One of our most meaningful roles is assisting a farm family deal with conflicts in sharing the farm's management and/or ownership. Fortunately, most families work on an ongoing basis with an experienced farm accountant and/or a farm financial consultant who have substantial understanding of the conflict areas and knowledge of each member's perspectives, positions, strengths and limitations. It is our practice to team with these professionals as their experience with the farm and family is critical in farm planning and conflict resolution.
The farm is successful because the senior generation (and often the generations before them) had the management skills to develop a sustainable farm. However, the successful management and resolution of intra-business conflicts requires a different set of skills and focused leadership. Sharing management is especially challenging whether between the senior generation and their involved children or between partners in the farm business. Most often, each person's motivation and commitment to the farm's future success is not the problem. The challenge of unresolved conflicts is dealing with positions that have hardened and a general unwillingness to change, compromise and to find the best answer. We then have to remind the group that resolving present conflicts and managing future conflicts will require each person's introspection, a change in thinking and often, a change in management style. The conflicts they face cannot be resolved at the same level of thinking that they were in when they created the conflicts.
A first step is often to heighten each person's self-awareness. Each person needs to take the time and effort to obtain a better and deeper understanding of his or her own emotions, objectives, expectations, strengths and weaknesses. In conflicts, people need to recognize how their feelings are affecting them and affecting the other involved family members and employees and also their performance on the farm. Self-aware people are better able to accept constructive criticism so that they can improve their performance and are also able to limit their criticism of their partners to respectful constructive criticism. Self-awareness permits a better balancing of individual purposes with the group's purposes and can result in achievable common goals and compatible expectations. he problems can then be resolved by open discussions about the issue in conflict and how to best involve each person in ongoing management.
A second step is often to deal with the impact of personal conduct on the relationships. Too often, one or more of the involved family members are unable to effectively manage their moods, emotions and impulses, which can adversely affect personal and business relationships. People who have self-control understand that they are responsible for what they say, how they say it and the impact it has on others. They can present their perspectives and constructive criticism without damaging relationships. A leader with self-control can call the group together, present his or her perspective and feelings and his or her proposed solution to a problem. He or she can change a position to a perspective, listen, consider and then help the group to work toward the best answer for the benefit of the farm and everyone involved. Self-control is the foundation for effective group management. Often, the group will need to establish rules of conduct to assure that everyone's interests are adequately protected.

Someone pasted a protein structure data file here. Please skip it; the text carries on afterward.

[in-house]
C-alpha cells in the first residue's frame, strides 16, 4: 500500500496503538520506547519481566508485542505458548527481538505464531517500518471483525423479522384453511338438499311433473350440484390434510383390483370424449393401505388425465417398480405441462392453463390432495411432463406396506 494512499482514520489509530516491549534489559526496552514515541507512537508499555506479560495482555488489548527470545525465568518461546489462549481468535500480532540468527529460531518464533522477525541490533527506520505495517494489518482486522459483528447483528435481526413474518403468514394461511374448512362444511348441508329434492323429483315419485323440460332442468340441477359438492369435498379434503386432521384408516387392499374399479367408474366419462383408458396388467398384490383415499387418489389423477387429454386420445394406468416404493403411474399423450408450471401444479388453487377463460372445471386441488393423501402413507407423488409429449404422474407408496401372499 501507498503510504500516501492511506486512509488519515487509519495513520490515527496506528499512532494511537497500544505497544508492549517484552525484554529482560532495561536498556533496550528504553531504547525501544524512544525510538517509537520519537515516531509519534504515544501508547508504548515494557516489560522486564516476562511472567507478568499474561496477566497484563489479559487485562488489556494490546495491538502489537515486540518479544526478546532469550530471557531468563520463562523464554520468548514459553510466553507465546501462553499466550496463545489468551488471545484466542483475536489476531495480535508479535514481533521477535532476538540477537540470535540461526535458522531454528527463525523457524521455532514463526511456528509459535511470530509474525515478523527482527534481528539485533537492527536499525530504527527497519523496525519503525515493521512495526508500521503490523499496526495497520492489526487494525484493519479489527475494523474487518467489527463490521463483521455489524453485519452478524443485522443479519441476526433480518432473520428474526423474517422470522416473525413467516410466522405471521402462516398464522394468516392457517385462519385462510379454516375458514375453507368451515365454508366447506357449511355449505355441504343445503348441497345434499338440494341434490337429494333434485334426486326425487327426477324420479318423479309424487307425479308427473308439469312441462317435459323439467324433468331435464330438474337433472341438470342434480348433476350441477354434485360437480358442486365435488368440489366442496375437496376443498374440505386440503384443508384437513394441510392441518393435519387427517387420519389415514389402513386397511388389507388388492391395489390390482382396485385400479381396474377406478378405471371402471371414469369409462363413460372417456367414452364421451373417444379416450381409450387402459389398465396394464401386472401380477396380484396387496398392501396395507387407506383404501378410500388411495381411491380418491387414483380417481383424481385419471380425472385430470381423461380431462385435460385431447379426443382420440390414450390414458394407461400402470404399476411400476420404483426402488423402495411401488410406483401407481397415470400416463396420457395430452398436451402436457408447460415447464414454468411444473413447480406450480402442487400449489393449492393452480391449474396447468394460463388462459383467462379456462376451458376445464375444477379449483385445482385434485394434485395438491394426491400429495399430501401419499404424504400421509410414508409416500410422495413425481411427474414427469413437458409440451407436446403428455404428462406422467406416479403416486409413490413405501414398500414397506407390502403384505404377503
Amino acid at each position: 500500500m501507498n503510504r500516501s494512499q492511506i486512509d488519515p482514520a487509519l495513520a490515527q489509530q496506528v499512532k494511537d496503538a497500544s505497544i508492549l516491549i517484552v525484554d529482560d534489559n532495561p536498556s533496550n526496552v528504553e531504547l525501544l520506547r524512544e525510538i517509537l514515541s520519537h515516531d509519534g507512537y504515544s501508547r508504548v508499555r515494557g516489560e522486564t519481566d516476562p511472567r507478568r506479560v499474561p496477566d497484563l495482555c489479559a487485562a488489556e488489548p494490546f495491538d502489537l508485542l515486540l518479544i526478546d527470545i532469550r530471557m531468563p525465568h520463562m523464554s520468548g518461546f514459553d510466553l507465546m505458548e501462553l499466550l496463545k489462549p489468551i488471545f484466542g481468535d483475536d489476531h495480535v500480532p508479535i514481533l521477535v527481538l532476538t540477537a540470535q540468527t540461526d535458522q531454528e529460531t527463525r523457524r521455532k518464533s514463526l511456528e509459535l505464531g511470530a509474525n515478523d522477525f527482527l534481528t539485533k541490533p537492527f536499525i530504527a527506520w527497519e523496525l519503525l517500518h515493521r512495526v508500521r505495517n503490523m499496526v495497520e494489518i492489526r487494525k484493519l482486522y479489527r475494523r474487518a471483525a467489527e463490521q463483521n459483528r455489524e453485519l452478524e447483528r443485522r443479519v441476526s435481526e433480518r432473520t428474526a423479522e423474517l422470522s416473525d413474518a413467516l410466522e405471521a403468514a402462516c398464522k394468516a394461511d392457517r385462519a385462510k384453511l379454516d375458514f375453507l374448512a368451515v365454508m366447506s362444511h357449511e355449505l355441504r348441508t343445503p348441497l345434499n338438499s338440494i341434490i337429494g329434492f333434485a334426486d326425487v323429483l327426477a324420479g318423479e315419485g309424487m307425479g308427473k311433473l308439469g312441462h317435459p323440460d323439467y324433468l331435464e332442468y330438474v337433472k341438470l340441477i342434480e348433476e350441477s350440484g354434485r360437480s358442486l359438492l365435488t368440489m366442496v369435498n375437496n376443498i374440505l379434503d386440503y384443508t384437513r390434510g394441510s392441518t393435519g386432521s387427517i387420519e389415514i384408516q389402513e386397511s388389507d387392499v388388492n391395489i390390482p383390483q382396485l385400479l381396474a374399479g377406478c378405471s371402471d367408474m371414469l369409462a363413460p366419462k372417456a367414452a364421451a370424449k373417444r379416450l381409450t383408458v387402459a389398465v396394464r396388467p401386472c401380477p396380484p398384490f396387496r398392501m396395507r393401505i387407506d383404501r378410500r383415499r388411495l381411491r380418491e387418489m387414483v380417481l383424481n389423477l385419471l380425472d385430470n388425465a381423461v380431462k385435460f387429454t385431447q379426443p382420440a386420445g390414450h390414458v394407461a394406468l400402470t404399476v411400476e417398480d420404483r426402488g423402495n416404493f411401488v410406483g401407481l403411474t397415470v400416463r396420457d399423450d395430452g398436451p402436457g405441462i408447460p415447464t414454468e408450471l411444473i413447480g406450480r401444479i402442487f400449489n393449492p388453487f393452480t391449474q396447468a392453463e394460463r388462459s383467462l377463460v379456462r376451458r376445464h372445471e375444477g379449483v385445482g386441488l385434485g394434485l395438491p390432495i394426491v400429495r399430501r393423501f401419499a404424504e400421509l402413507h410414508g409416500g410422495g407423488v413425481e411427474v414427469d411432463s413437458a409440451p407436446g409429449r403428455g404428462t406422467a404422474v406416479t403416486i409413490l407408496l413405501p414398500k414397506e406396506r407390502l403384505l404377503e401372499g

A third step may be to focus on increasing the level of empathy between those involved in management. Within a business, concern and empathy for the others involved is critical. Each member needs to be thoughtful and to consider both the business facts and the other partner's feelings when sharing management and making management decisions. Personal and business opinions and concerns must be respectfully and proactively communicated to the others. This often requires regular meetings and commitment to treating everyone fairly. Empathy provides the foundation that permits open and honest communication, especially when matters require constructive criticism. People are more open to candid discussions, listening and being flexible when they believe that the others are concerned about them. It is essential that members be encouraged to speak openly about their expectations, opinions and even frustrations.
In summary, successful business relationships are founded on a shared vision for the farm, understood and compatible expectations and open, consistent and respectful communications.
Twohig is a partner in Twohig, Rietbrock, Schneider and Halbach, S.C., a Chilton law firm that specializes in ag law. Call Twohig at 920-849-4999.